1. The Governor participated in multiple planned and unplanned press conferences and availabilities in order to deliver timely and accurate information to the public on the progress of response and recovery efforts during the wildfires.




        1. The Governor was credited with assuring the public and ensuring that the response was properly handled.




      1. Ask the students: What political figures in the past do they think performed well in an emergency or major disaster? What political figures do they think performed poorly in an emergency or major disaster?



      1. In the 1990s, FEMA Director James Lee Witt was a strong advocate for keeping FEMA staff informed of agency plans, priorities, and operations. Director Witt characterized a proactive approach in communicating with FEMA’s constituents. (See Slide 15.7)





        1. His accessibility to the media was a significant departure from previous FEMA leadership.




        1. Director Witt exhibited his commitment to effective communications in many ways:

  1. He held weekly staff meetings with FEMA’s senior managers and required that his senior managers hold regular staff meetings with their employees.




  1. He published an internal newsletter to employees entitled “Director’s Weekly Update” that was distributed to all FEMA employees in hard copy and on the agency electronic bulletin board that updated employees on agency activities.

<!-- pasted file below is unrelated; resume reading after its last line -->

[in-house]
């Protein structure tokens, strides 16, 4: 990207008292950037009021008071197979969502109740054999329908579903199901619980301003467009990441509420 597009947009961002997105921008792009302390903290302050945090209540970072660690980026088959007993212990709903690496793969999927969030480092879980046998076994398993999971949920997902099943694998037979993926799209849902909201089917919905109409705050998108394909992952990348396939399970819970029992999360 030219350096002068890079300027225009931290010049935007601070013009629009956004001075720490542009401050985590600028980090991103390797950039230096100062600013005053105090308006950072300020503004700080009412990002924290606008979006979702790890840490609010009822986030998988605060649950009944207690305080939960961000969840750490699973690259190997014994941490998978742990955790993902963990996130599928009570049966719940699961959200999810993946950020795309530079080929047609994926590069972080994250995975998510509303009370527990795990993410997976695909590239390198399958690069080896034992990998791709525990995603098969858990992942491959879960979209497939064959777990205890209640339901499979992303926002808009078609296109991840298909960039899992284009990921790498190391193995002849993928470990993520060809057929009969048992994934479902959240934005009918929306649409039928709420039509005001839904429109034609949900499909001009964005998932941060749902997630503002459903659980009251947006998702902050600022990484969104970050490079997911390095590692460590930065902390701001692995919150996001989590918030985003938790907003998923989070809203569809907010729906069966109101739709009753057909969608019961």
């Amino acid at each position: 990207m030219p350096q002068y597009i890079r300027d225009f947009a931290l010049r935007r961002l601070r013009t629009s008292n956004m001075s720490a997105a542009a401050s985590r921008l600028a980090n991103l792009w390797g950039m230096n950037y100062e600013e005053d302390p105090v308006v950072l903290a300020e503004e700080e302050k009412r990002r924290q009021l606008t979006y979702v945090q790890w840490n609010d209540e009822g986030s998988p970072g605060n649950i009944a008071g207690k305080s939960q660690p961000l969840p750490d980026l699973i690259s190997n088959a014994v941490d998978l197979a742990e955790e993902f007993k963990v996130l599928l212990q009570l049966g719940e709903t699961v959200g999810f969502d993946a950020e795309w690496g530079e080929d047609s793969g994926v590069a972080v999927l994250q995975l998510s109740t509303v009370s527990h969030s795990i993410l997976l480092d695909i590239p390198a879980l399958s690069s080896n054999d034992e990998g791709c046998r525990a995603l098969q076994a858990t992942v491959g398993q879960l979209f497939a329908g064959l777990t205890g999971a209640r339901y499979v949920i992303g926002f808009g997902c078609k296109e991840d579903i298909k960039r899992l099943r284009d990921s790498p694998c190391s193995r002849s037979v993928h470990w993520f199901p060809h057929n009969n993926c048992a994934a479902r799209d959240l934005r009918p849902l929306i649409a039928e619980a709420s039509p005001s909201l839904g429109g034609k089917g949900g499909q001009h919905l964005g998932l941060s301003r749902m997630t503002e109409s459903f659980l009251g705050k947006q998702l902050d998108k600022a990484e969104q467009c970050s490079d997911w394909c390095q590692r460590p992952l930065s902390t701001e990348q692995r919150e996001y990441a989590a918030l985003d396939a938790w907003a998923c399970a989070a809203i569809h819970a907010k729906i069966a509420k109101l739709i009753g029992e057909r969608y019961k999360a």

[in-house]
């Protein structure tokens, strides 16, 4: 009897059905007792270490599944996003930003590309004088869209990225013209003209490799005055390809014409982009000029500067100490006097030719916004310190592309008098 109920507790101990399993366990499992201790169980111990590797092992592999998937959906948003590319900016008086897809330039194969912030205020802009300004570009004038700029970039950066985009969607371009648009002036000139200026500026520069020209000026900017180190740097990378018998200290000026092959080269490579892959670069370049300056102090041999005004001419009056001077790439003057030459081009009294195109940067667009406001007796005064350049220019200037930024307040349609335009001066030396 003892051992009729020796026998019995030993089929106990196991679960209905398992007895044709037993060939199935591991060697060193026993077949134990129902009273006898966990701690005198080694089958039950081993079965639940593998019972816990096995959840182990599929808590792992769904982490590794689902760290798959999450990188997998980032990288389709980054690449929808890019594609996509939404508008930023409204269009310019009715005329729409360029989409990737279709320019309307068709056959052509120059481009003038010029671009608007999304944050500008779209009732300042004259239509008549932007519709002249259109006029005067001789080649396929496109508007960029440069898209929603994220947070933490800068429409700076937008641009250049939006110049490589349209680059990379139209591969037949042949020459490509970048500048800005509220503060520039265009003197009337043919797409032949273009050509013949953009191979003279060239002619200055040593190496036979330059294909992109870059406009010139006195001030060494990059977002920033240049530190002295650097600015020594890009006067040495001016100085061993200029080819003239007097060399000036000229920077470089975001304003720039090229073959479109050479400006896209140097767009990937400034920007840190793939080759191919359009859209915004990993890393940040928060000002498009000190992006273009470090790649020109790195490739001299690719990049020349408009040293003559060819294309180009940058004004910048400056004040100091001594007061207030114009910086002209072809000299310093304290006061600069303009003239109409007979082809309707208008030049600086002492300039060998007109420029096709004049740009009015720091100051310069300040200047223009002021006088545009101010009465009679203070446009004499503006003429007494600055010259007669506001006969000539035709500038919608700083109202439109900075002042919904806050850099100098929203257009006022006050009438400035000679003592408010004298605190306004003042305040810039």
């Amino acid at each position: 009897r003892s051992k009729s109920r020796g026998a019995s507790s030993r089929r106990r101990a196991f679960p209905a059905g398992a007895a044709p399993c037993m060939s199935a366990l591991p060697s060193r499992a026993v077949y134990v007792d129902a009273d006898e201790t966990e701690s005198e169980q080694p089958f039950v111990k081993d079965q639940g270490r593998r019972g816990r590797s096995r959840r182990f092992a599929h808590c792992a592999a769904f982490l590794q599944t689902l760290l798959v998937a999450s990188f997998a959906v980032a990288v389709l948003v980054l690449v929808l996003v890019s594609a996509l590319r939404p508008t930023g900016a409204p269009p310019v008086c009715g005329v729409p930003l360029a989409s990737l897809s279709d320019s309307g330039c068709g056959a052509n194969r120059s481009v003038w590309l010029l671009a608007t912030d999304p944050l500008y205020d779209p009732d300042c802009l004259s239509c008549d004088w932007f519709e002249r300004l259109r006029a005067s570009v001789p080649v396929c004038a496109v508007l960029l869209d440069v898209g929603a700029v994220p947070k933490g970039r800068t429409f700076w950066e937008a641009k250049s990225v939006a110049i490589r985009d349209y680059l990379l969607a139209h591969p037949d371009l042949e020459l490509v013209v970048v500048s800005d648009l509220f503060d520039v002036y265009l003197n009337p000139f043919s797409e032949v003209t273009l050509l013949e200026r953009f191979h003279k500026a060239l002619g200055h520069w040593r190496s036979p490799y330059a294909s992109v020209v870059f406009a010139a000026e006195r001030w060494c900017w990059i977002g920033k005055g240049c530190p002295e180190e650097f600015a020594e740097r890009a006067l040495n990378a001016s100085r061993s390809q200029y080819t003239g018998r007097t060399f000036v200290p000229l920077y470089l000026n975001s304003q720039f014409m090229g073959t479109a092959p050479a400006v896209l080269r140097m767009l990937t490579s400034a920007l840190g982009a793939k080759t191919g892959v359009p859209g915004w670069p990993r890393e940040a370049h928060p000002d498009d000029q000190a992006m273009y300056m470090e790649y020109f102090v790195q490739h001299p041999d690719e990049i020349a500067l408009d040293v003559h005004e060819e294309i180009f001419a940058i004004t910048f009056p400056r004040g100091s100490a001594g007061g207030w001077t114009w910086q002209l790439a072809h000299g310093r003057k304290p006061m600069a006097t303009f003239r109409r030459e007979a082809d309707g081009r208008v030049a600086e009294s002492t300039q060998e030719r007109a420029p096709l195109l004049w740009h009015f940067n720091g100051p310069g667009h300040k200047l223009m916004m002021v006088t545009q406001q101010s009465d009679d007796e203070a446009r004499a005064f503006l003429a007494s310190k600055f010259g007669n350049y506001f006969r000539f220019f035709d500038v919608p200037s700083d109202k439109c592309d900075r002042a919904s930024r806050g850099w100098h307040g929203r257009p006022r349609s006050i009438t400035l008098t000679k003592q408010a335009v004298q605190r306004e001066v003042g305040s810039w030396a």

1. He made himself and his senior staff available to the media on a regular basis, especially during a disaster response, to answer questions and to provide information.




  1. During a disaster response, he held media briefings daily and sometimes two to three times a day.




  1. He would hold special meetings with victims and their families.




  1. He led the daily briefings among FEMA partners during a disaster response.




  1. He devoted considerable time to communicating with members of Congress, governors, mayors, and other elected officials during both disaster and non-disaster times.




  1. He met four to five times per year with the State Emergency Management Directors, FEMA’s principal emergency management partners.